When one talks about VPN providers, they are typically companies who fixate on business-centric services or providing servers. However, on occasion you will see a well-known company make their own attempt at affecting the market. In early July 2020, the non-profit internet company Mozilla announced that they were starting their own Mozilla VPN service.
Mozilla has built a significant brand for themselves in the last decade. Originally the creators of the Firefox browser, the company was founded in 1998 as a company dedicated to making free and open-source software for the world. Since then, they made one of the largest browsers on the internet, as well as email reader Thunderbird while also acquiring and building a number of other apps.
The new VPN service can be found at vpn.mozilla.org, where subscribing comes at a fairly easy process. Upon logging onto there, it becomes evident that the VPN is still in development, but that users can try it out for themselves. They can immediately subscribe by clicking the “Try Mozilla VPN” button in the top right. A subscription currently costs $4.99 a month, which is much lower compared to other VPN prices. Mozilla does not offer any packages deals, wanting to offer a simpler method. But considering how limited the options are for the Mozilla VPN, this decision was likely the wisest.
The one caveat is that users of Mozilla will have to make an account, which will require information regarding email, passwords and age.
Since its announcement, the Mozilla VPN is only available for users who have Windows, iOS or Android devices. Mozilla does state that they intend to add Mac and Linux variants in the near future, but no timeline has been established for when those models will be available.
It should also be noted Mozilla’s VPN is only available in limited markets. Specifically, it is only available in the U.S., the UK, Canada, New Zealand, Singapore and Malaysia. If a user outside of those countries wishes to get access, they can do so by signing up for the wait list.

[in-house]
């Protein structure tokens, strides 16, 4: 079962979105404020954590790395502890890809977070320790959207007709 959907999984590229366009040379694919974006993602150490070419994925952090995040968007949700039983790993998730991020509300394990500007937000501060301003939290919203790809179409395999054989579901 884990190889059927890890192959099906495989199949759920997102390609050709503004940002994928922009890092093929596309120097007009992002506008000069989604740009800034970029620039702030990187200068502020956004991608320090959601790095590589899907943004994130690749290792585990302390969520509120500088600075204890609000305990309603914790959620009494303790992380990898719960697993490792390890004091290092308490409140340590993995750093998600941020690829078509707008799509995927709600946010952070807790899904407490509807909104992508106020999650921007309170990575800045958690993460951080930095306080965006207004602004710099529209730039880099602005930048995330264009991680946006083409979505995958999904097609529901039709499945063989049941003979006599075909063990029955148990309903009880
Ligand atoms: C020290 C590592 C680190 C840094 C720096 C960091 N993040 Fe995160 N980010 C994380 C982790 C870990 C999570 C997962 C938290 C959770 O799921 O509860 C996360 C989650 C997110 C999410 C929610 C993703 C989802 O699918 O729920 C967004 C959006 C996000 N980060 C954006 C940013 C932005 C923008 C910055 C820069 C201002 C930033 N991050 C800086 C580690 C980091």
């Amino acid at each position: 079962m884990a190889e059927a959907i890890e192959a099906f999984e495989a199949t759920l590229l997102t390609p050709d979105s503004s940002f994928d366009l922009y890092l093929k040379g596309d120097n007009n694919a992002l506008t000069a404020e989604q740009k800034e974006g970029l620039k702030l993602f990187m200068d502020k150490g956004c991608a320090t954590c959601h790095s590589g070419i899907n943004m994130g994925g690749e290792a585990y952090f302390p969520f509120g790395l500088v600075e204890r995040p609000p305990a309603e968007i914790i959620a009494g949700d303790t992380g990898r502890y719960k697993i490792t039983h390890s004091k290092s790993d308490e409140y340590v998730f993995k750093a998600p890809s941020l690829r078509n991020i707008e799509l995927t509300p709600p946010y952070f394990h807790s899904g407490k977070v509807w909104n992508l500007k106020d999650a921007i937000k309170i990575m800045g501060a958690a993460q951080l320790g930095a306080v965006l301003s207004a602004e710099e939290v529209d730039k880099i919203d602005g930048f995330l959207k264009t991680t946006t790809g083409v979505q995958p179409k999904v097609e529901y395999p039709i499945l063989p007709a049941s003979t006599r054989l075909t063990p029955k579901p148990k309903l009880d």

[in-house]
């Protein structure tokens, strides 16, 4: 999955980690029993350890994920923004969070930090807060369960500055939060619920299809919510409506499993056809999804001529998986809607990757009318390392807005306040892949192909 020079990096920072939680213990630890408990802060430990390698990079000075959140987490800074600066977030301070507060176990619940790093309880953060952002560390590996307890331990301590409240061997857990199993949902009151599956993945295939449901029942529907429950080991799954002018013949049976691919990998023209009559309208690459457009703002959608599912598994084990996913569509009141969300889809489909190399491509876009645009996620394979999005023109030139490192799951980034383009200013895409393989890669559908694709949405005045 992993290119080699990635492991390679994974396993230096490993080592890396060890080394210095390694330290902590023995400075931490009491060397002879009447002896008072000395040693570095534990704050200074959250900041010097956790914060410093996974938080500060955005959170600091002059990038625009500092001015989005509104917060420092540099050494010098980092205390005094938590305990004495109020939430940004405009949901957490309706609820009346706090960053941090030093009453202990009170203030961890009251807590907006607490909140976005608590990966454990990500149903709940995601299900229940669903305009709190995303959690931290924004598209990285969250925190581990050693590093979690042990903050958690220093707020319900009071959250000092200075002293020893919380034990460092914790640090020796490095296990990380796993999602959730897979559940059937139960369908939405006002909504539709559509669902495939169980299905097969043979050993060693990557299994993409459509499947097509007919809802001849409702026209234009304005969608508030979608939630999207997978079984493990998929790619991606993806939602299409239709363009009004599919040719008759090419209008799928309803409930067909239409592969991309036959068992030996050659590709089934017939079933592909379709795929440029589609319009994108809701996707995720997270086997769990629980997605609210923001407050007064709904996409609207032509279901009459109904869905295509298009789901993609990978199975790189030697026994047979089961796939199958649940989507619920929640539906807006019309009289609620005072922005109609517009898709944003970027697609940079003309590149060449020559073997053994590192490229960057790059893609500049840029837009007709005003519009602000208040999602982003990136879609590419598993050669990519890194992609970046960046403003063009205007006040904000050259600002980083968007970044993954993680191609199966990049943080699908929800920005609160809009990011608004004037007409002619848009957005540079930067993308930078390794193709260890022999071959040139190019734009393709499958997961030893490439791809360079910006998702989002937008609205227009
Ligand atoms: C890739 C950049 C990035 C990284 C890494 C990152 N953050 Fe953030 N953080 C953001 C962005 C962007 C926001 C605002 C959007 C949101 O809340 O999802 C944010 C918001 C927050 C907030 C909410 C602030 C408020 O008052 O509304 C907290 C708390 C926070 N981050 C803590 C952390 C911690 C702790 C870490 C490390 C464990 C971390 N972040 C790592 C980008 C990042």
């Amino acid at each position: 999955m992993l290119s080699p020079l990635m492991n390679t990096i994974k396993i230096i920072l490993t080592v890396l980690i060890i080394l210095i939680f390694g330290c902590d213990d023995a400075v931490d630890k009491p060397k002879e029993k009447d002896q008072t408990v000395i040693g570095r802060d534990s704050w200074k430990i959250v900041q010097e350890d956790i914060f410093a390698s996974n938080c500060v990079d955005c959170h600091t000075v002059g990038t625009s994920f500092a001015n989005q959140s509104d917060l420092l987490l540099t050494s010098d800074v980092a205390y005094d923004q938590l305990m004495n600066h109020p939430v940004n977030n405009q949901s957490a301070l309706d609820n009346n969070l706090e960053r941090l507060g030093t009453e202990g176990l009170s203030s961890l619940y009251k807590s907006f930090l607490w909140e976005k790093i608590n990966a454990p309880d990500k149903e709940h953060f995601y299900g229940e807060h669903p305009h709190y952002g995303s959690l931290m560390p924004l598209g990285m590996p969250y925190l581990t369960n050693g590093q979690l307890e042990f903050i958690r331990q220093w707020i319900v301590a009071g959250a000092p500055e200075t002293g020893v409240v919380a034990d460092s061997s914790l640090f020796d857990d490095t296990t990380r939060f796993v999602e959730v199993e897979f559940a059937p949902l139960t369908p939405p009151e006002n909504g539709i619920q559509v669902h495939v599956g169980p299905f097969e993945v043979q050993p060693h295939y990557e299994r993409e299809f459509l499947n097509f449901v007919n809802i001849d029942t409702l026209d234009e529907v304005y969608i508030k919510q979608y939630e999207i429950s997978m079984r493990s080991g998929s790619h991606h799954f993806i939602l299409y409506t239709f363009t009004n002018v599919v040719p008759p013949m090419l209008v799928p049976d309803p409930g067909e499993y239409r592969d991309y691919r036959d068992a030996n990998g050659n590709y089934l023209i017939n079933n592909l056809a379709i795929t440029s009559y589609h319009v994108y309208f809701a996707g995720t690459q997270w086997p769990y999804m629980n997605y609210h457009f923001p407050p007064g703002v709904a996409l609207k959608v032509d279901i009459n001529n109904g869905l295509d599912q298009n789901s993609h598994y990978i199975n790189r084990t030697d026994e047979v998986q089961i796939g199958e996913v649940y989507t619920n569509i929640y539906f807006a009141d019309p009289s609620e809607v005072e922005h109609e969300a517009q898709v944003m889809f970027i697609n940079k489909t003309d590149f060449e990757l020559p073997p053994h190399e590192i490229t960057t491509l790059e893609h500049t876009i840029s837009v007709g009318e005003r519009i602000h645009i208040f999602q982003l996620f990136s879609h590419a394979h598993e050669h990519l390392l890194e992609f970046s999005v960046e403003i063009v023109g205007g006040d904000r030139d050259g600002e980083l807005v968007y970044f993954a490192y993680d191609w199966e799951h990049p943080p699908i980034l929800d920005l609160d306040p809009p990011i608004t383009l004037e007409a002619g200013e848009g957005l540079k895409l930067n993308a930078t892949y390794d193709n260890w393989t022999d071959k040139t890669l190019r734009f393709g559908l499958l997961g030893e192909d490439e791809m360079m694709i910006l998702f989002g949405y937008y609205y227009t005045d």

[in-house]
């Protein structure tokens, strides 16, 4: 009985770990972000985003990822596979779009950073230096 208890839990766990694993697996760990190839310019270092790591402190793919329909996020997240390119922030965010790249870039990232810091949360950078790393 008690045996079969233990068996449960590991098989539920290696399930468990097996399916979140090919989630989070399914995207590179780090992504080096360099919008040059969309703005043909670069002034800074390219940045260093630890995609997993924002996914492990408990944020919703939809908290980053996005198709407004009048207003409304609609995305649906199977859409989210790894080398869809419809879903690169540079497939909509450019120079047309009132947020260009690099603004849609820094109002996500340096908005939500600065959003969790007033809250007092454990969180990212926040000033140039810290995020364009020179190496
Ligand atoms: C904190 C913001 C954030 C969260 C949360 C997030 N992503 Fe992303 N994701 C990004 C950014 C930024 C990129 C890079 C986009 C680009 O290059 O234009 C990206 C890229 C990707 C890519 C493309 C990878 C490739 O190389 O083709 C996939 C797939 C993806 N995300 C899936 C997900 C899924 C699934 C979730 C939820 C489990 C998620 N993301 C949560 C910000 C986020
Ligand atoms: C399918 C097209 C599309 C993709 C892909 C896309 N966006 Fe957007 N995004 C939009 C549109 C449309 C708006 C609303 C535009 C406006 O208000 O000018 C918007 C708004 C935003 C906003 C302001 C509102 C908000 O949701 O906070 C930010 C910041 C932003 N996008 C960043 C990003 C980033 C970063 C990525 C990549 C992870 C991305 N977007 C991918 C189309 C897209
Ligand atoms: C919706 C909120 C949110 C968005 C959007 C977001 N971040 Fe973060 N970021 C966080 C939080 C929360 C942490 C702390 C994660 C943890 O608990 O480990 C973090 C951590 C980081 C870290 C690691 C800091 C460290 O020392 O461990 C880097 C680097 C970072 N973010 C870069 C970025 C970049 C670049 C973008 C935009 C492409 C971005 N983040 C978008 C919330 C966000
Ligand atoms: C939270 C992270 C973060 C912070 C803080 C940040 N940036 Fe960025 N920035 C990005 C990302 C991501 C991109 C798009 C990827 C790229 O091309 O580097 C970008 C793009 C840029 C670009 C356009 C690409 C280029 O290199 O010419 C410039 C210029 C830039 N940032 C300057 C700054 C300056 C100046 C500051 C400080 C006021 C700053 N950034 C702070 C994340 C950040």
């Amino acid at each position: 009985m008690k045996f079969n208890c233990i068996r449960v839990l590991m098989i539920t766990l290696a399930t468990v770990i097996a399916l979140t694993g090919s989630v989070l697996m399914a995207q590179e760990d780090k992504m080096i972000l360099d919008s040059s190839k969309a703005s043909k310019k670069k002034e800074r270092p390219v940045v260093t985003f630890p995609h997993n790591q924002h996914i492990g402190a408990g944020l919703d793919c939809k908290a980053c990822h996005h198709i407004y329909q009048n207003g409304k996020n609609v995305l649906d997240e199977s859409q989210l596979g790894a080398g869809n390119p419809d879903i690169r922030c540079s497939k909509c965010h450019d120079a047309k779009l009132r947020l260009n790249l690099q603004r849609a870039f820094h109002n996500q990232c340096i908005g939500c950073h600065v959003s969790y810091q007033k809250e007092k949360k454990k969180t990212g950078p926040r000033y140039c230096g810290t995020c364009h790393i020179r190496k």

The Mozilla VPN servers primarily rely on WireGuard for their encryption protocols, and the options offer few options for changing or affecting the connections beyond enabling IPv6.
The Mozilla VPN states that their servers are provided through Mullvad VPN, an open-source oriented network based in Sweden. Mullvad states that they have a no-log policy, and that they intend to keep all user data anonymous and protected. This policy also extends to Mozilla’s servers, who promise to also maintain a no-logs policy for any users who wish it.
That said, not a lot is known about Mullvad’s operations, which makes judging the strength of their data convictions difficult..
The service offers a very simple interface to use after installation on your PC. Typically, the VPN will be accessible through the taskbar and will prompt you to connect upon logging in. The server will encourage you to make a connection then you’ll select a location and server to connect to.
One unique feature for the Mozilla VPN is that it keeps a front tracker available of the number of devices connected to Mozilla’s VPN. The settings for the server are limited, as Mozilla relies on simpler security options.
Upon installing the service, we connected up to a number of servers; all while relying on a 40 Mbps/min connection. Compared to other services, we had minimal issues getting our data to download. Select servers went better than others, particularly our connections to the United Kingdom and the Chicago servers. Speeds only shifted to around 35-37 Mbps.
Mozilla as a company has a history of trustworthiness as well as a history of protecting private security interests. Considering that Mozilla is only available in select countries with internet access, it seems fair to say that the odds of Mozilla’s VPN ending in some sort of criminal indictment is vastly low.
As a new VPN in an oversaturated market, there is a lot to compete with when it comes to Mozilla. The company’s reputation and the decision to partner with a pre-established VPN provider allows them to make a big impact, but there are still questions about the product’s quality and it’s spread. If you’re looking for a start-up option, Mozilla isn’t the most detailed or complex product. But it is likely a solid start for those willing to give it a try.